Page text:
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The jewelry industry recognizes the highest quality gemstones by purity of their hue, the depth of tone, and color saturation. The best values are colors that include slight traces of other hues, are not too light or too dark, and have a lot of saturated color

The beautiful color of a gemstone is its most defining characteristic and many jewelers consider it to be the most important evaluation criterion. When deciding upon a gemstone's color, pay attention to its hue, tone, and saturation



"Hue" refers to the slight variation from the stone's primary color. For example, sapphires can range in hue from slightly purplish-blue to slightly greenish-blue, pink sapphires can range from pink to slightly purplish-pink, and rubies can range from slightly orangish-red to slightly purplish-red


"Tone" represents the depth of color, ranging from colorless to black. Gemstone tone is described as "light," "medium-light," "medium," "medium-dark," and "dark." The most sought-after tones fall within the medium-light to medium-dark range


Saturation, or color purity, refers to the degree to which the gem is free from brown or gray hues. The most desirable gemstones, which show little gray or brown, are often described as having "vivid" or "strong" color saturation.

Buyer's Tip

In a gemstone with more saturated color, the best cut may be more shallow than average, permitting more light to penetrate the gemstone, while in a less saturated gem, the color may benefit from a deeper cut.


Identifying marks

Because gemstones form under unique circumstances, each individual gemstone is comprised of a combination of trace minerals, which create a unique set of identifying marks or inclusions. Inclusions will not necessarily detract from the beauty or desirability of a colored gemstone.

What to look for

Because gemstones form under unique circumstances, each individual gemstone is comprised of a combination of trace minerals, which create a unique set of identifying marks or inclusions. Inclusions will not necessarily detract from the beauty or desirability of a colored gemstone.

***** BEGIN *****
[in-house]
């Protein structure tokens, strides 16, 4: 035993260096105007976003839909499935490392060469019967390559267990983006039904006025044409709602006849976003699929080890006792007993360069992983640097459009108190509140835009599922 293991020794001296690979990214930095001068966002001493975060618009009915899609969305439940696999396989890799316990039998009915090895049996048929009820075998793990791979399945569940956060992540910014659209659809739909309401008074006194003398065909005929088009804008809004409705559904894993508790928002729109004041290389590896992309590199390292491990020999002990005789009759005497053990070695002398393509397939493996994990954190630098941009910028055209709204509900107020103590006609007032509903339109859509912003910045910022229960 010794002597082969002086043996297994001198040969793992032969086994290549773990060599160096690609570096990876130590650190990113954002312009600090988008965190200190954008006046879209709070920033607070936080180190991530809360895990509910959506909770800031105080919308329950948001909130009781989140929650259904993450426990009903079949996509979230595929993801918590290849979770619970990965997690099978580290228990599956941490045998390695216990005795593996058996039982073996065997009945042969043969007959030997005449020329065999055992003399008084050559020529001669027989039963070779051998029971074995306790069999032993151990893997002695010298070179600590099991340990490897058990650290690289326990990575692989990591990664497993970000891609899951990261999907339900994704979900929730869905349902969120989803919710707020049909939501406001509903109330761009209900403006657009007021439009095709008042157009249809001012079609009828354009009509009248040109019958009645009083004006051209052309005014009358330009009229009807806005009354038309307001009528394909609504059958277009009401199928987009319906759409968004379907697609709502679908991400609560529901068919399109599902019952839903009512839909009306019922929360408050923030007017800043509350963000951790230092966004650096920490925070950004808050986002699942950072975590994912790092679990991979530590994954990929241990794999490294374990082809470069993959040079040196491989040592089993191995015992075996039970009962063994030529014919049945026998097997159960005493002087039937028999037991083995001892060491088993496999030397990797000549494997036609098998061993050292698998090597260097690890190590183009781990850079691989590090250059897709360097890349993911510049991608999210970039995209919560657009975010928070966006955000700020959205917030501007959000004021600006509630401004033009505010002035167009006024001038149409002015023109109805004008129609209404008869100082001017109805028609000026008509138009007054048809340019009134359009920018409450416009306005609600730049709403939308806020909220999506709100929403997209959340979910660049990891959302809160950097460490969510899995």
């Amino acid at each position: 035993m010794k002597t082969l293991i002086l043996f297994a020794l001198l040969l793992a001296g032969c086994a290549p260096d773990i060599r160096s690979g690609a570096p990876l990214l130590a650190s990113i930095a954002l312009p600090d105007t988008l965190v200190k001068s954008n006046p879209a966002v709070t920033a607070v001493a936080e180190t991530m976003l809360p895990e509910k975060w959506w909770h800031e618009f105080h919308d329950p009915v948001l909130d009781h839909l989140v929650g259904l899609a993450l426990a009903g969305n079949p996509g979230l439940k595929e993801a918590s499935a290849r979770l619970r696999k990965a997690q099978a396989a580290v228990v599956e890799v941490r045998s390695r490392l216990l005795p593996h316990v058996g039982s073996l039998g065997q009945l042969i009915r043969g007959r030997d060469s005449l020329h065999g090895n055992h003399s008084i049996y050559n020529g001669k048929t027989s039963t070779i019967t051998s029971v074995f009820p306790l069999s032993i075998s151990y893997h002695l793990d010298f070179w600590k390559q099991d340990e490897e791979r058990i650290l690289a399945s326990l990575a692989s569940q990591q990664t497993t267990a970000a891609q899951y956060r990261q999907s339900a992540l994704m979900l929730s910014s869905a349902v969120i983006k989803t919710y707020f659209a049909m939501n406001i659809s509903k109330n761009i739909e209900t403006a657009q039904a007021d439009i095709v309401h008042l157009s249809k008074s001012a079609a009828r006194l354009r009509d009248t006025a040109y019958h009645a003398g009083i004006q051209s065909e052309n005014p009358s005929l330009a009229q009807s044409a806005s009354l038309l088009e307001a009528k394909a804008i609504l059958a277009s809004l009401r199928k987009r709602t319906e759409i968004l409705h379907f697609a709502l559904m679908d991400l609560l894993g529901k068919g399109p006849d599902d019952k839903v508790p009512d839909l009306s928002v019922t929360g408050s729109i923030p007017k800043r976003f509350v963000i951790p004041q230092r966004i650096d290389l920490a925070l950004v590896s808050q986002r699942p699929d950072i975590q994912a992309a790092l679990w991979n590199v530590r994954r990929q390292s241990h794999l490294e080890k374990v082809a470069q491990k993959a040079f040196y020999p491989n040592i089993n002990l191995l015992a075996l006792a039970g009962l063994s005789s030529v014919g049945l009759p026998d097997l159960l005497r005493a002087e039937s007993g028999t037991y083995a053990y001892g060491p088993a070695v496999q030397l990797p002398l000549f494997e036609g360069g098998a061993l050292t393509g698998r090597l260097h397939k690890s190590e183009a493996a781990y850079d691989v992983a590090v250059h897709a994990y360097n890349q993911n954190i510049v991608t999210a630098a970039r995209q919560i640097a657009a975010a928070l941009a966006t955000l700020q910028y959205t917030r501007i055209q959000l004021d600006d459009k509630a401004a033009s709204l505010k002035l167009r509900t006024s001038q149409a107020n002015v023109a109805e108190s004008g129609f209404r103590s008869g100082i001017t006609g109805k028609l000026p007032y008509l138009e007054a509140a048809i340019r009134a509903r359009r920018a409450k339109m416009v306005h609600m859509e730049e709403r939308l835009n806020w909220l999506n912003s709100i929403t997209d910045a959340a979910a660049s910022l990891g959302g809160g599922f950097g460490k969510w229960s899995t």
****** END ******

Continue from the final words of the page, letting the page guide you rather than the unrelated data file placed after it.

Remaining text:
Clarity is an important factor in comparing quality colored gemstones. Even opaque opals can have milky inclusions that will affect their iridescence and color play. In general, the best values are available in gemstones that are moderately included. Exceptional gemstones with few or no inclusions are available, but they can command extravagant prices.


Colored gemstones are generally cut to maximize the beauty of their color. To recognize quality in the cut of a gemstone, there are several points to consider.

What to look for

A good cut showcases the gemstone's color, diminishes its inclusions, and exhibits good overall symmetry and proportion. Because gemstone color can vary, there are no hard geometrical standards when it comes to maximizing brilliance or color. Gemstones, especially rarer ones, are sometimes cut for size without regard for their color. For example, when corundum varieties such as sapphire and ruby are cut for maximum weight rather than beauty, they may display banded colors or streaks

Gemstone cut

Look at the gemstone in the setting and ensure that all the facets are symmetrical. An asymmetrically-cut crown indicates a gemstone of low-quality. In all cases, a well-cut gemstone is symmetrical and reflects light evenly across the surface and the polish is smooth, without any nicks or scratches.